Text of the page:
Former All Blacks captain Sean Fitzpatrick knows English rugby well, having settled in London following the conclusion of his playing career.
So, when Fitzpatrick suggests that England are unlikely to win the Rugby World Cup again while the current club system is in place, he cannot be accused of being ill-informed.
Of the 11 players listed as unavailable to England head coach Eddie Jones this November on the press release that heralded his latest squad last Thursday, 10 are missing due to injury.
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Nick Isiekwe, Billy Vunipola and his brother Mako, moreover, were injured in the same Heineken Champions Cup match and Fitzpatrick inferred that the workload international players are forced to shoulder in England is too great.
“I think England’s going to struggle to win the World Cup with the current structure of club and country,” he told RugbyPass on the sidelines of the Laureus Sport for Good Summit in Paris.
“The fatigue on the players is just… look at the injuries. A lot of that has to do with the number of games they’re playing, the intensity they’re having to work at.
“So (England will struggle) until that changes or there’s a better system in place.”
Unsurprisingly, given his ties to Harlequins, Fitzpatrick is not in favour of tinkering too much with the Premiership.
“It’s difficult,” he said. “The clubs pay the players, so until the RFU (Rugby Football Union) maybe invest more money in the clubs (it won’t change).
“But what we need to be careful of is that it’s not totally focused on international rugby, because the Premiership is good fun, it’s a good competition. But ultimately it’s effecting the performance of England.”
Under current RFU guidelines, which are due to be revised from next season, Premiership players are limited to 32 lots of 80 minutes per campaign, a figure few reach.
That limit is substantially higher than those which operate in New Zealand and Ireland, where central contracts mean the unions have a much greater say in how many – and which – games international players are involved in.
In Ireland, Leinster are poster boys of the potential benefits of such a system having built a squad of largely homegrown players that is capable of coping with the demands of PRO14, Champions Cup and Test rugby.
“It’s no surprise that the best two teams in the world are both centrally contracted. At the moment that’s telling you something, isn’t it?” Fitzpatrick said.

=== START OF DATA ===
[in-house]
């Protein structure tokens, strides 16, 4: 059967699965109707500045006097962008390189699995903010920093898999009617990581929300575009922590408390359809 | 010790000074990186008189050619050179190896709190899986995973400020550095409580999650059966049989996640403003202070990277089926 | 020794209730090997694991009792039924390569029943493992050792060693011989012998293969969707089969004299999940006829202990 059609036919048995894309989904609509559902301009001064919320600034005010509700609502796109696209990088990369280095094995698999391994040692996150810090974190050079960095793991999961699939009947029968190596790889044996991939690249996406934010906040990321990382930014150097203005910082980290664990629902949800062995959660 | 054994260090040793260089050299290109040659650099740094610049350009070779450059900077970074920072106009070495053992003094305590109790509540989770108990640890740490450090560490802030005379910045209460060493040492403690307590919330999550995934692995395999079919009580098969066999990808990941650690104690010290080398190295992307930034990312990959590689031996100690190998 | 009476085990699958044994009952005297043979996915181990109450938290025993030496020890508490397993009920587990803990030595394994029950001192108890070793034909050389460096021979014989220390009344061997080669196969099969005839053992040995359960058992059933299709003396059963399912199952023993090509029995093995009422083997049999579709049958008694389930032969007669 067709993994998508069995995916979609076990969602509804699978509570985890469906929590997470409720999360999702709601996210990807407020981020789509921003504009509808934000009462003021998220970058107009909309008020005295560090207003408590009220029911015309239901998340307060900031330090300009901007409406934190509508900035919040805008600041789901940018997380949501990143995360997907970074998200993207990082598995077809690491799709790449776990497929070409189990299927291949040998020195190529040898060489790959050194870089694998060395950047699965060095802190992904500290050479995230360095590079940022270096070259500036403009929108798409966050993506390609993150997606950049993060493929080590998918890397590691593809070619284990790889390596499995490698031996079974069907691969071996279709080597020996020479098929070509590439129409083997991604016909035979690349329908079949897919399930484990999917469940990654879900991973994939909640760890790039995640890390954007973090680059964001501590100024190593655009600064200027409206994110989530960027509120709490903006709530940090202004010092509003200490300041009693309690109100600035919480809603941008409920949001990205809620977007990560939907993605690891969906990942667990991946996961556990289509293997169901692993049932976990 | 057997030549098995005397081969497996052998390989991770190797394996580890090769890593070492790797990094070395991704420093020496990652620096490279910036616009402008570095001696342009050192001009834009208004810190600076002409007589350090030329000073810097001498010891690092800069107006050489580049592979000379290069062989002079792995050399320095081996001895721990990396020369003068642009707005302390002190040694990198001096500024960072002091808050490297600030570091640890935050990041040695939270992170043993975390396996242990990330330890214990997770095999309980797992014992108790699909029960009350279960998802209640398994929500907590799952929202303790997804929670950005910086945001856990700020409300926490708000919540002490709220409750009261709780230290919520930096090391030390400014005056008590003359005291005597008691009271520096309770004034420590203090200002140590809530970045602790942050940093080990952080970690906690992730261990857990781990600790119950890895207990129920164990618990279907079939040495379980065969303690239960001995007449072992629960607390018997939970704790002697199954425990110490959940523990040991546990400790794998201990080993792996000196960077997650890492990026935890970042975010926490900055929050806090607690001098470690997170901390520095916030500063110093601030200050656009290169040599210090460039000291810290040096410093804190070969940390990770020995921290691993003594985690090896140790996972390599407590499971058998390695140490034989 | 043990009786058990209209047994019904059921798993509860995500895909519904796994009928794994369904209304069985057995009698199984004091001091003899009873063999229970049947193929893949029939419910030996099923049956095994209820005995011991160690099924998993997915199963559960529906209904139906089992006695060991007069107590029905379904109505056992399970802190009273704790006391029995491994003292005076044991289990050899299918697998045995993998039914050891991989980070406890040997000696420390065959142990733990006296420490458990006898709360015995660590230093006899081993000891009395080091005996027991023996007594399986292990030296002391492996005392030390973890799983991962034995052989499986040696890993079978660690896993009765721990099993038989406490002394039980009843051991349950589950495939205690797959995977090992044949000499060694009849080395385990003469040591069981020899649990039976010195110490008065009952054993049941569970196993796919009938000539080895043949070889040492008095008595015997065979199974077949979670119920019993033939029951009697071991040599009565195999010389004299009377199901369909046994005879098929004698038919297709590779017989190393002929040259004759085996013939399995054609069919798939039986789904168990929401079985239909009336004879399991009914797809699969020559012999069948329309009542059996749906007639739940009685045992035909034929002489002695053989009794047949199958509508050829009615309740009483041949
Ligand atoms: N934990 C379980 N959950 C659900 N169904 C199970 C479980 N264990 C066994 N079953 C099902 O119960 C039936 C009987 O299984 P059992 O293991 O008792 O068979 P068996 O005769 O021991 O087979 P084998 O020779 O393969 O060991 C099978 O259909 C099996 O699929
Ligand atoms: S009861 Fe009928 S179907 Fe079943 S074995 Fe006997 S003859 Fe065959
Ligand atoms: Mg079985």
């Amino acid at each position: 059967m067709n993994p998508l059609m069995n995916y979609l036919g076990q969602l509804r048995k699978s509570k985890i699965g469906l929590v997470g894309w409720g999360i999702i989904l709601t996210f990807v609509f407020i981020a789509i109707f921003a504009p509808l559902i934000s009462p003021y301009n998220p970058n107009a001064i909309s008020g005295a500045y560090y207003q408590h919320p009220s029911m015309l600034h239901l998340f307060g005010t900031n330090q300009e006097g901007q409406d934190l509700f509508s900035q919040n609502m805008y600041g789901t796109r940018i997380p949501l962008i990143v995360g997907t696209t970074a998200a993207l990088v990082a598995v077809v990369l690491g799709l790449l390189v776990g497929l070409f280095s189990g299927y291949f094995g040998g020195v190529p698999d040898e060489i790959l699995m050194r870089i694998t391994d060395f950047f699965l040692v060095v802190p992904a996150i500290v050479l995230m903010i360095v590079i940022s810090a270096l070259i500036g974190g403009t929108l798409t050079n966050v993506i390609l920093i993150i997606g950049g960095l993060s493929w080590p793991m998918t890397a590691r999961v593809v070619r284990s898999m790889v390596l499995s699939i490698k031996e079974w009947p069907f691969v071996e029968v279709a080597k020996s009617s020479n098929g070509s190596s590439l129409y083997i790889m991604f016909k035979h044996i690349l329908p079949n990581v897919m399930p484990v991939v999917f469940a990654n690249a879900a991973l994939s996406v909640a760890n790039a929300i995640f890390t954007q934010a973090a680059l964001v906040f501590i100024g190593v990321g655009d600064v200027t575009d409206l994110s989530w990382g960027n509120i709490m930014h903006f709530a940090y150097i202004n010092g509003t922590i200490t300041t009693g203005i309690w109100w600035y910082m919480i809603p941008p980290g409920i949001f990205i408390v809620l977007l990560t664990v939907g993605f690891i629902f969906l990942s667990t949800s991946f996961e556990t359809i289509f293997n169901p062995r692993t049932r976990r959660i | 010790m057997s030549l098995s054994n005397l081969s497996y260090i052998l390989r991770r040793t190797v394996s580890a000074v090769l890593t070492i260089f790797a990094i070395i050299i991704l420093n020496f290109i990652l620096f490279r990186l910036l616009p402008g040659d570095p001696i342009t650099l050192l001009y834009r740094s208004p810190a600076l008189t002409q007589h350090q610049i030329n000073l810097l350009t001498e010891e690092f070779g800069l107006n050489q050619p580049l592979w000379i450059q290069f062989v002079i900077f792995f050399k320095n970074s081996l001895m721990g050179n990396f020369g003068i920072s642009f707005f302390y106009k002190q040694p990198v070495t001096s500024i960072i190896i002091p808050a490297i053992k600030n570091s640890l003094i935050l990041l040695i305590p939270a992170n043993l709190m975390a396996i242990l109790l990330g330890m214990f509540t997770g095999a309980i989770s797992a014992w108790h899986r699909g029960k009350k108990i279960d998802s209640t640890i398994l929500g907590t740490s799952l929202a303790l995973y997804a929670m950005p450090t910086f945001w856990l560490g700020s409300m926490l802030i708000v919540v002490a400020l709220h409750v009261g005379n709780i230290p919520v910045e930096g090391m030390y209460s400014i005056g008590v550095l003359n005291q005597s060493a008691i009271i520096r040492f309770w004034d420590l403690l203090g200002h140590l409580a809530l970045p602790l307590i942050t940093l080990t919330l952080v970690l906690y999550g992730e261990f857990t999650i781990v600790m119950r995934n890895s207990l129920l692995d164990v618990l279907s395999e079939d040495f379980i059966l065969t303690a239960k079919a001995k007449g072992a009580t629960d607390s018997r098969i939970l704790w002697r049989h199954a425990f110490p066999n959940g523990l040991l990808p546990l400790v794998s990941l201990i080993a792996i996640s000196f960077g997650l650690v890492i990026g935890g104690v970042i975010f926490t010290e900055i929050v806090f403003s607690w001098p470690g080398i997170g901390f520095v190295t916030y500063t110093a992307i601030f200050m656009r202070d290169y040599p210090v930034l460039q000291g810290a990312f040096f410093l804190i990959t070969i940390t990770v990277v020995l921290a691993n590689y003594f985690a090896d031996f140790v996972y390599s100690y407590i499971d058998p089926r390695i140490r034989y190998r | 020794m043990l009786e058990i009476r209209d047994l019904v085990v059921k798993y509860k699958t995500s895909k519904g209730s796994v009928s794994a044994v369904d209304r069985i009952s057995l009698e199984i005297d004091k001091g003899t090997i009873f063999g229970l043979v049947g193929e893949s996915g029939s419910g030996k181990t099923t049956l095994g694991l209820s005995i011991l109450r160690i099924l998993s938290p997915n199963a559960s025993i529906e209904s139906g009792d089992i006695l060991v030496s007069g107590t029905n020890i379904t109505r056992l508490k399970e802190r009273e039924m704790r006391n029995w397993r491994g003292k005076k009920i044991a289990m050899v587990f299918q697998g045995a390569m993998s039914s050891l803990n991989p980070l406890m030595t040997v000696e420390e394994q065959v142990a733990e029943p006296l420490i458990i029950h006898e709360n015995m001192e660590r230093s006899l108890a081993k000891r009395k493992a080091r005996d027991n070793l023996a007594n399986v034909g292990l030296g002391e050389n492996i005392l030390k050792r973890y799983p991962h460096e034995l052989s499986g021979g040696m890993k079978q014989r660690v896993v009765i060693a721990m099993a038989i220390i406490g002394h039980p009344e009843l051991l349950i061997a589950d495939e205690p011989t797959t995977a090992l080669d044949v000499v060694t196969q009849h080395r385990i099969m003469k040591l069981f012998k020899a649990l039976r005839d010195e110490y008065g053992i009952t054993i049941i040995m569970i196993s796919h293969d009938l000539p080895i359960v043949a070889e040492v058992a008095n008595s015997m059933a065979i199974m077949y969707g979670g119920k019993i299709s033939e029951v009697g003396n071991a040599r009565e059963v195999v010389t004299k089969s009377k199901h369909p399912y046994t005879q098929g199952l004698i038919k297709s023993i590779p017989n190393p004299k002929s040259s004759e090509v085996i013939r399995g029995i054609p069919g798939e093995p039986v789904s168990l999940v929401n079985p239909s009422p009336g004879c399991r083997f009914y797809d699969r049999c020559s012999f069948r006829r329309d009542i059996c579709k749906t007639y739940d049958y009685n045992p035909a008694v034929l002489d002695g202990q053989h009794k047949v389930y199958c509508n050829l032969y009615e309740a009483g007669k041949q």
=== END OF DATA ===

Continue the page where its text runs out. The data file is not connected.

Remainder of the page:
“I’ve thought for a while Joe (Schmidt, Ireland head coach) has done a great job there, and what he’s done also is create a lot of depth.
When England were in the midst of an 18-match unbeaten run, the November 10 visit of the All Blacks to Twickenham had been touted as a significant indicator for next year’s World Cup.
Ireland may well now offer the sterner test seven days later in Dublin, but whatever the result Fitzpatrick believes New Zealand’s hectic five-match schedule has been designed with the tournament in Japan in mind.
“They’re trying to replicate, I think, the knockout stages of the World Cup,” he said. “They’re doing a lot of travelling from Japan and it’s a really good test for them to go back-to-back because some of those players aren’t going to play both games.”
Fitzpatrick, who is chairman of the Laureus World Sports Academy, suggested All Blacks coach Steve Hansen and his fellow selectors had “cast the net pretty wide” in naming a 32-man squad for the tour that will be supplemented by 19 players for the match against Japan on November 3.
“I think Steve Hansen’s got his 40 players I’d say that he’s got lined up for the World Cup,” Fitzpatrick said.
“You’ve got to say whatever Steve Hansen’s doing, he’s doing it right. He never gives an All Blacks jersey away, there’s always a vision.
“We don’t have one-Test All Blacks, which says that they’re doing a great job in their development and scouting and finding players.”
One player who is just starting out on his All Blacks journey is Richie Mo’unga. With World Rugby Player of the Year Beauden Barrett standing in his way, the fly-half has started only one of his four Test appearances so far.
Mo’unga’s performances, both in his limited time in a black shirt and for the Crusaders in Super Rugby, have created a debate in New Zealand about whether he should be given playmaking duties full-time.
Fitzpatrick questions whether moving Ben Smith to the wing to accommodate Barrett at 15 would be worthwhile. “Playing the best full-back in the world on the right wing, is that the right thing to do?”
He believes the emergence of Mo’unga is merely further indication that Test rugby has truly become a 23-man game. “What they (All Blacks coaches) are enjoying is that Barrett’s got pressure on him, which they want,” he explained.
“(Mo’unga) didn’t start very well against South Africa but in Argentina and in Pretoria, outstanding off the bench which has given him a bit of confidence. And then you think back to Barrett, that’s where he made his name was off the bench, and got to a stage when they said ‘he’s got to start’.
“But I think the All Blacks now are looking at some of their best players might come off the bench in that last 20 minutes where they can make a real difference.”
Sean Fitzpatrick was speaking at the Laureus Sport for Good Global Summit in partnership with Allianz. Laureus Sport for Good uses the power of sport to end violence, discrimination and disadvantage.
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